Key legislation that bears on state and human security remains pending, the report said, including proposed laws on gun control, drug control, prison reform and rules governing police conduct. The security sector, the report also said, is being rebuilt or built from scratch without proper “governance structures” despite the fact that the national security strategy emphasised the need for accountable and democratic security architecture. According to the report, concerns remain about the “disproportionate use of force against civilians in responding to public disorder”, as happened a day before the run-off presidential elections held on 8 November 2011.

The report deals with the Liberian Armed Forces in only one paragraph, noting that the army “does not have appropriate training and equipment”, even for the limited role of border monitoring. The total strength of the army at the time of the assessment mission was 1,982, with an attrition rate of 10 percent and an ill-discipline as a major concern. The army’s development, the report notes, “is constrained by limited opportunities and resources to conduct practice operations as needed.”

On the political front, though, the report noted that a key benchmark for the transition of UNMIL—successful nation-wide elections in 2011—was achieved. On 16 January, President Ellen Johnson-Sirleaf was re-elected to a second term in largely peaceful, free and fair elections, was inaugurated. National reconciliation, however, remains an issue, and the national judicial systems remain inadequate, burdened by “systemic challenges such as an outdated legal framework and the absence of accountability mechanisms.” Moreover, the writ of the state does not extend to all areas of the country, and there “remains a sense of mistrust between the population and officials, whose capacity is limited, despite efforts to enhance good governance.”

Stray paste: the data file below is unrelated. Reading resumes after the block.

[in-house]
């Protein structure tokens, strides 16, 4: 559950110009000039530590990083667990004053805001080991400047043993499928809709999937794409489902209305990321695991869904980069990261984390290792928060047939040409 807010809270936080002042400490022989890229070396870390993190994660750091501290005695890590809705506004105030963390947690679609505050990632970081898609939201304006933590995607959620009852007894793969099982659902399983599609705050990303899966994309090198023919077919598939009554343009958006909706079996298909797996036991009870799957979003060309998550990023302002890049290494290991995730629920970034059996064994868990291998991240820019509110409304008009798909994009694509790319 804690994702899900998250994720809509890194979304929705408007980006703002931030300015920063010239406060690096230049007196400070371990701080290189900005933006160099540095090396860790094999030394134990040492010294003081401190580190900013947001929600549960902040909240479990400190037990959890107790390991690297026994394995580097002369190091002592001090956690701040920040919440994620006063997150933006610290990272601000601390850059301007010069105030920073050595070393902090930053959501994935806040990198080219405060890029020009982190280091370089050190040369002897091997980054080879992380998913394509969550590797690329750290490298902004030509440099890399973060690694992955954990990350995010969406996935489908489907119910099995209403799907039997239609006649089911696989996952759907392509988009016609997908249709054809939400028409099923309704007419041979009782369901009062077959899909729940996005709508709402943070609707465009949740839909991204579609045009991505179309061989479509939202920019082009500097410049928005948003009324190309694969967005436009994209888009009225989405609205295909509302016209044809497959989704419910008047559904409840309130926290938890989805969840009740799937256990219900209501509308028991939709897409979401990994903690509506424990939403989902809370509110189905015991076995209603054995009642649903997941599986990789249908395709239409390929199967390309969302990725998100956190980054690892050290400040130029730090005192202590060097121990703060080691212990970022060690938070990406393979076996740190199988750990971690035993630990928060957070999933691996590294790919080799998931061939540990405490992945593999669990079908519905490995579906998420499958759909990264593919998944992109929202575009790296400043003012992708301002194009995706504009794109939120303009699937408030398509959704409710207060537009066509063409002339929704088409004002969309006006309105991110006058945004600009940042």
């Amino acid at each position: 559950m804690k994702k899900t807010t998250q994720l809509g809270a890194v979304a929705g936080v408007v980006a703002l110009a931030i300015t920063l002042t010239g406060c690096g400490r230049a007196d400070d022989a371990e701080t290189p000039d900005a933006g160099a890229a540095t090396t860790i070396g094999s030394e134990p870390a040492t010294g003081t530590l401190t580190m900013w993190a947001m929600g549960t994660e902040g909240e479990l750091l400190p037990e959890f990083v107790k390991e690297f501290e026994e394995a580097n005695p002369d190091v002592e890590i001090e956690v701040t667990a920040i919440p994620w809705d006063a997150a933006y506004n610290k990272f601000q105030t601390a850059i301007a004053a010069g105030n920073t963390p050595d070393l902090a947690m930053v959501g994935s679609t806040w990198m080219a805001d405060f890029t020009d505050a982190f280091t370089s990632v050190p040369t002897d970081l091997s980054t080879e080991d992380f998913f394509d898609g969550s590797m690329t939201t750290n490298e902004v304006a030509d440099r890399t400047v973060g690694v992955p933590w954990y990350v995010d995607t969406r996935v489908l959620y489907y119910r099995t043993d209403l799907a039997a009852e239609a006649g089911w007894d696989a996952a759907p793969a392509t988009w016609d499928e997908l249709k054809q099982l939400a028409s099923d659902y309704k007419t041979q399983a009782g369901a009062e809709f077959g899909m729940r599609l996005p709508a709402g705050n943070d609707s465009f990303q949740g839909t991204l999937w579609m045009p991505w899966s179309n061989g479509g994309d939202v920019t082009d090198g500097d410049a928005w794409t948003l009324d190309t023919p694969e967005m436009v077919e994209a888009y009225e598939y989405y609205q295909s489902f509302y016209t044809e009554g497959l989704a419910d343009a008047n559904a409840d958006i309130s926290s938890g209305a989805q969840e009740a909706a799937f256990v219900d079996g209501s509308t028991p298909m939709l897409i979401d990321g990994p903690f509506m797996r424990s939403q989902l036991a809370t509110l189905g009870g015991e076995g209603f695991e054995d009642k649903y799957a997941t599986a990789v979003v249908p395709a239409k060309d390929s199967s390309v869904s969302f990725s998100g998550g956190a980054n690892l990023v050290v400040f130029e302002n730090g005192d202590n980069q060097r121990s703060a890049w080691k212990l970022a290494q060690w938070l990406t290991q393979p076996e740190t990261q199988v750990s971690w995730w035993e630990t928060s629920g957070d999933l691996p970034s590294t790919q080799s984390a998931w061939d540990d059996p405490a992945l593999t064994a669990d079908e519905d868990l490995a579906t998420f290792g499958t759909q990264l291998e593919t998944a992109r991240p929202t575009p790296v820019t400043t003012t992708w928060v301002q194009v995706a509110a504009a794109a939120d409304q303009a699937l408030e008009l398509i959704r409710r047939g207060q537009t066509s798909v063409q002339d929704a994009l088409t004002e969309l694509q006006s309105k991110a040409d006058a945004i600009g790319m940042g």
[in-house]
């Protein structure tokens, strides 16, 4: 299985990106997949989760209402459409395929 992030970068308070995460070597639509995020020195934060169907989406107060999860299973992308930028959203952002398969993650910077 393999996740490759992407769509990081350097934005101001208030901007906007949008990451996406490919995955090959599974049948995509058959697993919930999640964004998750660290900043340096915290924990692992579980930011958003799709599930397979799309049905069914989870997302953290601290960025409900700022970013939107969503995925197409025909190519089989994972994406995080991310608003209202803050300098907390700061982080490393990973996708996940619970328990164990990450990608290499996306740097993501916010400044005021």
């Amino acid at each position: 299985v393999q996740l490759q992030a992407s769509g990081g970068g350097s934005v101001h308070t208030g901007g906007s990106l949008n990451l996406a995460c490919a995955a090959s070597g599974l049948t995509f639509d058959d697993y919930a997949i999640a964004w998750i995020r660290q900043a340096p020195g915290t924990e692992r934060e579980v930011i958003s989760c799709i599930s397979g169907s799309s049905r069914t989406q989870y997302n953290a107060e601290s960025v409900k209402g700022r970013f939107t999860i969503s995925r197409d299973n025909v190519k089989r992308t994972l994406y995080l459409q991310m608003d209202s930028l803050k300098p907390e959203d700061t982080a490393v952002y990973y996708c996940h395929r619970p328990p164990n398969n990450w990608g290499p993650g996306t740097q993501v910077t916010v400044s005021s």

In view of the foregoing, the report recommends a very careful adjustment of UNMIL’s security presence over the next three years. UNMIL’s total troop strength at present is 7,952; the report recommends the repatriation of 4,200 troops in three phases between August 2012 and July 2015, leaving the mission’s military strength at approximately 3,750 troops for the foreseeable future. The report recommends that UNMIL’s police component adds three formed police units over the next three years to its current strength of 498 advisers and 845 officers in seven formed units. Endorsing the recommendation of a UN assessment mission that considered the UN Operation in Côte d’Ivoire (UNOCI), the report noted that military equipment that UNMIL no longer required for operations in Liberia, including an aviation unit of three armed helicopters, should be transferred to UNOCI.

Significantly, the assessment report on UNOCI, submitted to Council members on 29 March, expressed unease about the whereabouts of thousands of Liberian mercenaries who served in Côte d’Ivoire and about weapons caches that are believed to be in the border areas between Côte d’Ivoire and Liberia. It noted that despite the “political will expressed at the highest levels in Côte d’Ivoire and Liberia, so far no national strategy has been developed in either country to address, in a more comprehensive manner, border security and the issue of Ivorian and Liberian former combatants.”